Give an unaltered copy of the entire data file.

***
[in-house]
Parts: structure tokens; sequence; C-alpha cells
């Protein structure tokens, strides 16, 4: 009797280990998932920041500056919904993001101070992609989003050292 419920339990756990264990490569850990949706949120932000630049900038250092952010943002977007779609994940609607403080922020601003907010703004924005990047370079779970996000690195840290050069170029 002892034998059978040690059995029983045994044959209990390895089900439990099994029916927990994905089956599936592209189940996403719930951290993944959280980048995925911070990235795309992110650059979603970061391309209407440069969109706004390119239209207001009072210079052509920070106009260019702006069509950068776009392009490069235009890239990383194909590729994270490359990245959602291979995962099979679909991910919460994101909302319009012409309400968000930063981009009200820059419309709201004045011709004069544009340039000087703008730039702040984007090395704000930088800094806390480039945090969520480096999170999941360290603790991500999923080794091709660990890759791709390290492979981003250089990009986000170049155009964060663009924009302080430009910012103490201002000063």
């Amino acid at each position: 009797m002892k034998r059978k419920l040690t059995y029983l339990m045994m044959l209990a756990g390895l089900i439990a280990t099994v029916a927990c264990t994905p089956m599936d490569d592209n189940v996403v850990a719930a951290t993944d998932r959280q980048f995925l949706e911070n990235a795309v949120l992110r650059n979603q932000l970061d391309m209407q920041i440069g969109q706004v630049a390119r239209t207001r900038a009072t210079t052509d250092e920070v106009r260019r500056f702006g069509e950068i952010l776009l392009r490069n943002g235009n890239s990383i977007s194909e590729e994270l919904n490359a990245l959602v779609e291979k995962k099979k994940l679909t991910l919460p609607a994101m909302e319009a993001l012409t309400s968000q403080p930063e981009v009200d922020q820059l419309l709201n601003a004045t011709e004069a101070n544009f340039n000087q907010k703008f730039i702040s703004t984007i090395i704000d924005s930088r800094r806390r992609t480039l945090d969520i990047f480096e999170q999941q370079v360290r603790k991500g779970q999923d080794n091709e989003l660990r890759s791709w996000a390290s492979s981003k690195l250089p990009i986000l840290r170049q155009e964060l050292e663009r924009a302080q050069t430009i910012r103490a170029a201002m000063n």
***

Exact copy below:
[in-house]
Parts: structure tokens; sequence; C-alpha cells
């Protein structure tokens, strides 16, 4: 009797280990998932920041500056919904993001101070992609989003050292 419920339990756990264990490569850990949706949120932000630049900038250092952010943002977007779609994940609607403080922020601003907010703004924005990047370079779970996000690195840290050069170029 002892034998059978040690059995029983045994044959209990390895089900439990099994029916927990994905089956599936592209189940996403719930951290993944959280980048995925911070990235795309992110650059979603970061391309209407440069969109706004390119239209207001009072210079052509920070106009260019702006069509950068776009392009490069235009890239990383194909590729994270490359990245959602291979995962099979679909991910919460994101909302319009012409309400968000930063981009009200820059419309709201004045011709004069544009340039000087703008730039702040984007090395704000930088800094806390480039945090969520480096999170999941360290603790991500999923080794091709660990890759791709390290492979981003250089990009986000170049155009964060663009924009302080430009910012103490201002000063």
């Amino acid at each position: 009797m002892k034998r059978k419920l040690t059995y029983l339990m045994m044959l209990a756990g390895l089900i439990a280990t099994v029916a927990c264990t994905p089956m599936d490569d592209n189940v996403v850990a719930a951290t993944d998932r959280q980048f995925l949706e911070n990235a795309v949120l992110r650059n979603q932000l970061d391309m209407q920041i440069g969109q706004v630049a390119r239209t207001r900038a009072t210079t052509d250092e920070v106009r260019r500056f702006g069509e950068i952010l776009l392009r490069n943002g235009n890239s990383i977007s194909e590729e994270l919904n490359a990245l959602v779609e291979k995962k099979k994940l679909t991910l919460p609607a994101m909302e319009a993001l012409t309400s968000q403080p930063e981009v009200d922020q820059l419309l709201n601003a004045t011709e004069a101070n544009f340039n000087q907010k703008f730039i702040s703004t984007i090395i704000d924005s930088r800094r806390r992609t480039l945090d969520i990047f480096e999170q999941q370079v360290r603790k991500g779970q999923d080794n091709e989003l660990r890759s791709w996000a390290s492979s981003k690195l250089p990009i986000l840290r170049q155009e964060l050292e663009r924009a302080q050069t430009i910012r103490a170029a201002m000063n």